Saturday, October 07, 2006

Hospital Update

This child is still snotty-nosed and coughing. Still no fever. If we're leaving for a week, we need to spend tomorrow afternoon packing. But at this point, we don't know what things will look like Monday morning and whether surgery will remain scheduled for Tuesday or not.

"Not knowing" is always so wearying. Are the kids keeping house next week for themselves or not? If we're going to be in the city, will it be for 4 days or 12? Do we have a place to stay at the Ronald McDonald House, or will we be staying with friends who are 20 minutes from the hospital? And when will we even know? I'm not sure we'll know until Monday lunchtime what next week's plan are. This drives me nuts.

That Slick-Fella's Yardsign

Well, my husband mentioned to the church council what had happened with regard to the candidate's yardsign on the church property. They all thought it was pretty rotten of him to do that, but they decided that nothing should be done other than phoning him and asking him not to do it again. So my husband did, and the man asked if he could come pick up the sign. My husband warned him that he will probably have to face an irritated woman when he comes to fetch the sign. :-) He was supposed to have come on Monday or Tuesday, and he hasn't shown up yet.

So on Monday I called the county clerk, the state elections board, and the sheriff's office, asking about the rules regarding signs. Two things amazed me. First, it seems generally agreed upon that candidates aren't supposed to place signs without asking permission, but apparently it's not a "rule." However, what seems much clearer than placement of yardsigns is that no one is supposed to remove a yardsign. The elections board even said that I should call the police and have them remove the sign rather than taking it down myself. Second thing that surprised me was that the suggested recourse (from both the elections board and the sheriff's office) was to charge the man with trespassing.

Doesn't having a guy arrested for trespassing seem a bit like overkill? I think people should know about his sleazy campaign practices, but having him arrested seems like it's going a bit too far.

I was stunned by how many people told me that it's "only common courtesy" to give the sign back. (I did find out, however, that the law does not require me to give it back.) Everyone who told me about "courtesy," though, seemed oblivious to the fact that the candidate hadn't used common courtesy in asking if he could put a sign in the neighbor's yard. And he didn't have common courtesy to honor my instructions that there be no sign in my yard. I guess they think that I should respond with common courtesy no matter what he does. I suppose that's why fathers aren't supposed to shoot intruders who drop through their ceilings in the middle of the night [see "Guns in the Home" from Sept 27]. I bet these are adults who scold a little child when he grabs his toy back from the bully.

Another thing that bothered me about the conversations is the general acceptance of the idea that we should never take matters into our own hands. We should call the police and have them take the sign down, have the police return the sign to the candidate, but WE ought never be so bold as to take down a sign ourselves, even if it was put in our own yard after we said "you can't do that." I was told a similar thing once before by police, when I was reported to police for making a child leave our property when she'd been vandalizing us. The policeman knew who the trouble-maker was in that incident, but he also knew the way the law worked, and he advised us always to call the police to handle even the smallest incidents. This country is going to go broke on trying to buy enough law-enforcement.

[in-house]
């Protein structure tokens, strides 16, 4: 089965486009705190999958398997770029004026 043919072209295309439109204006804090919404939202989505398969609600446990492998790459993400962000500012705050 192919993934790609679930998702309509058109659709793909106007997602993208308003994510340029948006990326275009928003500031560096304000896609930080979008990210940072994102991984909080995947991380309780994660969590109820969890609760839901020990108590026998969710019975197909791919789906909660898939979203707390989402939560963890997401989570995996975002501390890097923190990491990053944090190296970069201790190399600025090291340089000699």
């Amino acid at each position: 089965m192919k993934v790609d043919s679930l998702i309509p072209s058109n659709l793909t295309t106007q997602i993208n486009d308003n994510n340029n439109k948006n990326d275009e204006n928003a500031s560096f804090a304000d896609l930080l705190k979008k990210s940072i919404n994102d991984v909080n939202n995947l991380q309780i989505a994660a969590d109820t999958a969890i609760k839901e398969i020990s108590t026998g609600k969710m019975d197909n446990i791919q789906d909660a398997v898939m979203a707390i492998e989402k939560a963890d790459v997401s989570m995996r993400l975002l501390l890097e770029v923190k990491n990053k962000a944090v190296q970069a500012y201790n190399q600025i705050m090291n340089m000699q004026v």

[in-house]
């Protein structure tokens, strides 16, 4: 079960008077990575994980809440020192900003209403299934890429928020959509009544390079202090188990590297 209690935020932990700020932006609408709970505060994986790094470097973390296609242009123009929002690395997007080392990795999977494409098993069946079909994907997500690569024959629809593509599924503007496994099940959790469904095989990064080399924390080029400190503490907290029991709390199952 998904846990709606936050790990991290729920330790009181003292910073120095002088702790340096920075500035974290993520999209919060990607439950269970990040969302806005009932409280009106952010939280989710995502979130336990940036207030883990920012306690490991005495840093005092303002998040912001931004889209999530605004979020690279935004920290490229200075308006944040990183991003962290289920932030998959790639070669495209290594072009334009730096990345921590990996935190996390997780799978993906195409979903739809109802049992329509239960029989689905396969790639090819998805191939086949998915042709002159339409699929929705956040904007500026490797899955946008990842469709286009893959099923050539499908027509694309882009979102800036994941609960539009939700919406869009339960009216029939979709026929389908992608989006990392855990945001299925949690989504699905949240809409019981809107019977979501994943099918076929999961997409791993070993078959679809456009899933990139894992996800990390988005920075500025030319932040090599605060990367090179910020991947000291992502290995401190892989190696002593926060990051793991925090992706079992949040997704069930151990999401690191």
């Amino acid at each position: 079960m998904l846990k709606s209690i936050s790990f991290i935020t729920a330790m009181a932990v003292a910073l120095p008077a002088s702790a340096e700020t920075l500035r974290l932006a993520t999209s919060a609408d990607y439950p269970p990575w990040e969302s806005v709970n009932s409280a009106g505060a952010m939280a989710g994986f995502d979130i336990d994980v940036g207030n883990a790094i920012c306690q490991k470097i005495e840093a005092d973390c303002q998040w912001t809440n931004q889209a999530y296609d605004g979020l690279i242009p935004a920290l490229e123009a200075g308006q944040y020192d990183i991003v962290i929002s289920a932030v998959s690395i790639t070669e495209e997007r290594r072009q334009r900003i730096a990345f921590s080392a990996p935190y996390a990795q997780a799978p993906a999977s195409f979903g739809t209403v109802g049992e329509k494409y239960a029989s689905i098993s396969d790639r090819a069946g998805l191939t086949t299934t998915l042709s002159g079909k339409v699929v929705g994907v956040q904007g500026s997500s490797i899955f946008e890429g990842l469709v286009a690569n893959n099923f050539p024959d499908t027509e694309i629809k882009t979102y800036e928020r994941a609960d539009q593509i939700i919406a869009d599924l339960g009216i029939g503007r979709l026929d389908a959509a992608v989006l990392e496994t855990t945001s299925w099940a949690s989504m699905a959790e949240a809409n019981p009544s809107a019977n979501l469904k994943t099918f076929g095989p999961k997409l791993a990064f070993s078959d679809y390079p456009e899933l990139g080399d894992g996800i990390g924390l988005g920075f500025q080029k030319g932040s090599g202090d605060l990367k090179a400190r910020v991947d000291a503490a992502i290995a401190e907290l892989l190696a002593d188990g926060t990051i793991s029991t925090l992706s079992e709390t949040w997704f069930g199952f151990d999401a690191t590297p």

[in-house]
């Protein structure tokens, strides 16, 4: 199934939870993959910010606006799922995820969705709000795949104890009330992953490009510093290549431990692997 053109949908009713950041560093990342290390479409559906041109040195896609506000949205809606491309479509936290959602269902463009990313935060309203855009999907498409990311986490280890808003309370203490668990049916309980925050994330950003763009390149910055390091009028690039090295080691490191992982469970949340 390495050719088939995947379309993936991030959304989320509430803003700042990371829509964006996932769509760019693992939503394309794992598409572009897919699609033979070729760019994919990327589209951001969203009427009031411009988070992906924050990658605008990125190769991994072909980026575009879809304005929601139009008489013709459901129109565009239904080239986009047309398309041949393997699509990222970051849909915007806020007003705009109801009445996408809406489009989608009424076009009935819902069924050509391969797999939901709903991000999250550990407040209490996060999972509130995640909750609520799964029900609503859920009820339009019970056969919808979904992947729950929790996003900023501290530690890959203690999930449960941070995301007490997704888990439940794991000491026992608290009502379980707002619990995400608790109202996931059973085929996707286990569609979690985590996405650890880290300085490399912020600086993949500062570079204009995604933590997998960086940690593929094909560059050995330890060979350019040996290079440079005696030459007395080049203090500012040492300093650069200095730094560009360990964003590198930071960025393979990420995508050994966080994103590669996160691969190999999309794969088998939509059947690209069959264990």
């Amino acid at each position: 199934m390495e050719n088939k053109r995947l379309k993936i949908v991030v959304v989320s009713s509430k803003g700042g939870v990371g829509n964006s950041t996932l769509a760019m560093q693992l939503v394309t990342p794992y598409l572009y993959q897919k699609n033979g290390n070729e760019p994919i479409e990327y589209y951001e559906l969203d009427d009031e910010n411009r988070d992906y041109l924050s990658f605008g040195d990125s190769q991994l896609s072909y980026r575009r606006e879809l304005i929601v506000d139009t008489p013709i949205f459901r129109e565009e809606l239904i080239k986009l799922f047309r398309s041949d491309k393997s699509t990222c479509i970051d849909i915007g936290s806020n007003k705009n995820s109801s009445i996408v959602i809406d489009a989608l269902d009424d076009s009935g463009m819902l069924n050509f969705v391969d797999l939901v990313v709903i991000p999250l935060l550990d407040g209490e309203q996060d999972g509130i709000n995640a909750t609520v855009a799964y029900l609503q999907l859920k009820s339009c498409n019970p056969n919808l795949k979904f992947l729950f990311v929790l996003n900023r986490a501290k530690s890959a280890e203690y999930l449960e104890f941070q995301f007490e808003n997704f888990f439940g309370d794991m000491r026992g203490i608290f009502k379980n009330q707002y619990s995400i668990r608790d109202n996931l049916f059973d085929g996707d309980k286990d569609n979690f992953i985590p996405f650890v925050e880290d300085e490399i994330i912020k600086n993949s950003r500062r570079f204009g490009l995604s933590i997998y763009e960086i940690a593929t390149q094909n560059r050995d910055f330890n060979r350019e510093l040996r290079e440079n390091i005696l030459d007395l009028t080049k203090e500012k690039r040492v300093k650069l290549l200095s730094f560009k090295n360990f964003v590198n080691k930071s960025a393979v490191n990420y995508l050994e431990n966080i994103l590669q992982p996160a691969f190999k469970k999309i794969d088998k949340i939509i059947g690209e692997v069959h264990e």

Friday, October 06, 2006

A Hog's Head?

Son phones from work. Oh, no, panic time. This week he's learning to solder and he's already given himself a couple of minor burns.

No, it's okay. The phone call isn't about injuries.

"Mom, do you have any idea of what to do with a hog's head?"

I didn't know what was behind that question.

"Well, they are having a contest at work."

I assumed this was a contest for creative ideas of what to do with a hog's head. In a lovely fit of community spirit, the company bought one of the hogs at the county fair last month. They roasted the victim today and treated the employees to dinner.

I proceeded to explain that some people make head cheese.

"Well, ummm, I won it."

He won WHAT?

"The hog's head. They had a raffle for it, and I won. Turns out I was the only one who entered. I figured if anyone knew what to do with the head of a pig, my mother would."

Hmmm. I think that might've been a compliment.
It's hard to know for sure.

I'm certainly not surprised that he's the only one who entered the raffle.

I guess tomorrow we'll be boiling the head until we get the meat to fall off, and we'll throw some barbecue sauce on it, and have sandwiches. Any other suggestions? I sure don't have time to mess with anything complicated when we're getting ready to leave for a week or two on Monday morning.